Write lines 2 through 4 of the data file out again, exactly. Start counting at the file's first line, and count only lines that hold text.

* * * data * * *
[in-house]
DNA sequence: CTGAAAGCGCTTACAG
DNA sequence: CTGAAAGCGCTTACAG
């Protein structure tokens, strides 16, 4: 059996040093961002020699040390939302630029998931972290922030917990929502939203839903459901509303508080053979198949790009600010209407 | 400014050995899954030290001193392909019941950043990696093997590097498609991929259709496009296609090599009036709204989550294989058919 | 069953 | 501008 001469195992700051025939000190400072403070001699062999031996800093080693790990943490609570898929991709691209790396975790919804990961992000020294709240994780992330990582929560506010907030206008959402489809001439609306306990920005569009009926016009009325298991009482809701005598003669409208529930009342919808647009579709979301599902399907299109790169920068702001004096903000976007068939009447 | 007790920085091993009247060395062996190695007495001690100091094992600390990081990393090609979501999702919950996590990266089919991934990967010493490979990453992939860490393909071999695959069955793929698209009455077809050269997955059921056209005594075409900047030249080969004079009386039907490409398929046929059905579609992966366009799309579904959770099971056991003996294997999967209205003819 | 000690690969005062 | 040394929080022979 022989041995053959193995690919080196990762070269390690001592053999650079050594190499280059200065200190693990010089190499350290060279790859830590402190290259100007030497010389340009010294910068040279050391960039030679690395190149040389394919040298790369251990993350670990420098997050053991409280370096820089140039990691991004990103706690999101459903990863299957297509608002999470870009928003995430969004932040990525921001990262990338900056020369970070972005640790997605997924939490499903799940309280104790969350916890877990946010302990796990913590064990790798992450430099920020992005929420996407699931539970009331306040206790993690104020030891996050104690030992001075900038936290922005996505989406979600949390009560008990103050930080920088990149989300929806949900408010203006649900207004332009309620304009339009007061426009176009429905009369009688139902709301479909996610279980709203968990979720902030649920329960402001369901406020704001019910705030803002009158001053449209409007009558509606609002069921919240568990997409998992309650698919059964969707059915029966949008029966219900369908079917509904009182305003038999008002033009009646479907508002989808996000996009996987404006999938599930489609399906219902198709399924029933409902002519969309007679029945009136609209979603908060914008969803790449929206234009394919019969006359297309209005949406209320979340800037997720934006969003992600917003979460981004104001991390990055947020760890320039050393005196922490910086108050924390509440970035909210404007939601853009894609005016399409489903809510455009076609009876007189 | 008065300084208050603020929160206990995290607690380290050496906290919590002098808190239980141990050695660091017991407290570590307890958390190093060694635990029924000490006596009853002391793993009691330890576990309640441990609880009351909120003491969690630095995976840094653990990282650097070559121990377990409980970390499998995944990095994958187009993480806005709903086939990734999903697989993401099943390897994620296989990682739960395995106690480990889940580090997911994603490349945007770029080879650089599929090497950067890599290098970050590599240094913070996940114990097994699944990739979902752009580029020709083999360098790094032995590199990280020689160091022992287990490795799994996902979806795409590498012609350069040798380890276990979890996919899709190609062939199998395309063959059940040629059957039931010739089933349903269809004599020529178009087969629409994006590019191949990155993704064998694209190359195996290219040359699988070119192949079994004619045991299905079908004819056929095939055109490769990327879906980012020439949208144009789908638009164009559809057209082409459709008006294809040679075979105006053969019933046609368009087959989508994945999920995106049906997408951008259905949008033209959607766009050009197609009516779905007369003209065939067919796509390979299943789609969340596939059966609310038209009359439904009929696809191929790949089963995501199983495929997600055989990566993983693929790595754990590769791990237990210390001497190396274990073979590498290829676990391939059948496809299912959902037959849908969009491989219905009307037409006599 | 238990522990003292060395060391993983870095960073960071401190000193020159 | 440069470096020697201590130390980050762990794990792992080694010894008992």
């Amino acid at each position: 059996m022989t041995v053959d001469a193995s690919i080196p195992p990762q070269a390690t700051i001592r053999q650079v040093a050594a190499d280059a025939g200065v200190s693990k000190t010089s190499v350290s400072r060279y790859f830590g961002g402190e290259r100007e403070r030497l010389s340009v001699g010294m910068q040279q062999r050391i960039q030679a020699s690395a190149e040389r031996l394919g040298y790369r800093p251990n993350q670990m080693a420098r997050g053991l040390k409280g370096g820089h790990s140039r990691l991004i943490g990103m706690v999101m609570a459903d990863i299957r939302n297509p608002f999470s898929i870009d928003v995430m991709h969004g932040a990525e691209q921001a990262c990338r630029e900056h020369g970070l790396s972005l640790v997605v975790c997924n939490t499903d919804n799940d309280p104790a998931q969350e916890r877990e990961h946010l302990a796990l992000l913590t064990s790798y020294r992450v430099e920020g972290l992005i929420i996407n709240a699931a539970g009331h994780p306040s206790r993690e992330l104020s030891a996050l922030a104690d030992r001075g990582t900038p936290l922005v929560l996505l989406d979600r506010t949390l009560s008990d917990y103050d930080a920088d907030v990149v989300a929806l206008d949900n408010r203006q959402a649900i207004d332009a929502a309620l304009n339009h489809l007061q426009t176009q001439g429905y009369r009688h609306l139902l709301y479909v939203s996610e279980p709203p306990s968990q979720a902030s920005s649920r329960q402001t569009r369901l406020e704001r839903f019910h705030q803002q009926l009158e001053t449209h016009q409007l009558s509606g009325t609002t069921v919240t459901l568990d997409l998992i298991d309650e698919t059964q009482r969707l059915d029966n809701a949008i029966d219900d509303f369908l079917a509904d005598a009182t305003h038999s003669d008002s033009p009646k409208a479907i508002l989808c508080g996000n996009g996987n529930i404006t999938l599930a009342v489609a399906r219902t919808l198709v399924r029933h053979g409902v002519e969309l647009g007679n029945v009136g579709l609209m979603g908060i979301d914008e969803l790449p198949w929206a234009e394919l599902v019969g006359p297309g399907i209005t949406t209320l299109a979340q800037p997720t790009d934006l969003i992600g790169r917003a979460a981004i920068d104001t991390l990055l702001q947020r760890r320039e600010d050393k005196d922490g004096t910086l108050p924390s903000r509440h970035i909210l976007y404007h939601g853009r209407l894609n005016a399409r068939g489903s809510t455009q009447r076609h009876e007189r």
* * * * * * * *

DNA sequence: CTGAAAGCGCTTACAG
DNA sequence: CTGAAAGCGCTTACAG
């Protein structure tokens, strides 16, 4: 059996040093961002020699040390939302630029998931972290922030917990929502939203839903459901509303508080053979198949790009600010209407 | 400014050995899954030290001193392909019941950043990696093997590097498609991929259709496009296609090599009036709204989550294989058919 | 069953 | 501008 001469195992700051025939000190400072403070001699062999031996800093080693790990943490609570898929991709691209790396975790919804990961992000020294709240994780992330990582929560506010907030206008959402489809001439609306306990920005569009009926016009009325298991009482809701005598003669409208529930009342919808647009579709979301599902399907299109790169920068702001004096903000976007068939009447 | 007790920085091993009247060395062996190695007495001690100091094992600390990081990393090609979501999702919950996590990266089919991934990967010493490979990453992939860490393909071999695959069955793929698209009455077809050269997955059921056209005594075409900047030249080969004079009386039907490409398929046929059905579609992966366009799309579904959770099971056991003996294997999967209205003819 | 000690690969005062 | 040394929080022979 022989041995053959193995690919080196990762070269390690001592053999650079050594190499280059200065200190693990010089190499350290060279790859830590402190290259100007030497010389340009010294910068040279050391960039030679690395190149040389394919040298790369251990993350670990420098997050053991409280370096820089140039990691991004990103706690999101459903990863299957297509608002999470870009928003995430969004932040990525921001990262990338900056020369970070972005640790997605997924939490499903799940309280104790969350916890877990946010302990796990913590064990790798992450430099920020992005929420996407699931539970009331306040206790993690104020030891996050104690030992001075900038936290922005996505989406979600949390009560008990103050930080920088990149989300929806949900408010203006649900207004332009309620304009339009007061426009176009429905009369009688139902709301479909996610279980709203968990979720902030649920329960402001369901406020704001019910705030803002009158001053449209409007009558509606609002069921919240568990997409998992309650698919059964969707059915029966949008029966219900369908079917509904009182305003038999008002033009009646479907508002989808996000996009996987404006999938599930489609399906219902198709399924029933409902002519969309007679029945009136609209979603908060914008969803790449929206234009394919019969006359297309209005949406209320979340800037997720934006969003992600917003979460981004104001991390990055947020760890320039050393005196922490910086108050924390509440970035909210404007939601853009894609005016399409489903809510455009076609009876007189 | 008065300084208050603020929160206990995290607690380290050496906290919590002098808190239980141990050695660091017991407290570590307890958390190093060694635990029924000490006596009853002391793993009691330890576990309640441990609880009351909120003491969690630095995976840094653990990282650097070559121990377990409980970390499998995944990095994958187009993480806005709903086939990734999903697989993401099943390897994620296989990682739960395995106690480990889940580090997911994603490349945007770029080879650089599929090497950067890599290098970050590599240094913070996940114990097994699944990739979902752009580029020709083999360098790094032995590199990280020689160091022992287990490795799994996902979806795409590498012609350069040798380890276990979890996919899709190609062939199998395309063959059940040629059957039931010739089933349903269809004599020529178009087969629409994006590019191949990155993704064998694209190359195996290219040359699988070119192949079994004619045991299905079908004819056929095939055109490769990327879906980012020439949208144009789908638009164009559809057209082409459709008006294809040679075979105006053969019933046609368009087959989508994945999920995106049906997408951008259905949008033209959607766009050009197609009516779905007369003209065939067919796509390979299943789609969340596939059966609310038209009359439904009929696809191929790949089963995501199983495929997600055989990566993983693929790595754990590769791990237990210390001497190396274990073979590498290829676990391939059948496809299912959902037959849908969009491989219905009307037409006599 | 238990522990003292060395060391993983870095960073960071401190000193020159 | 440069470096020697201590130390980050762990794990792992080694010894008992």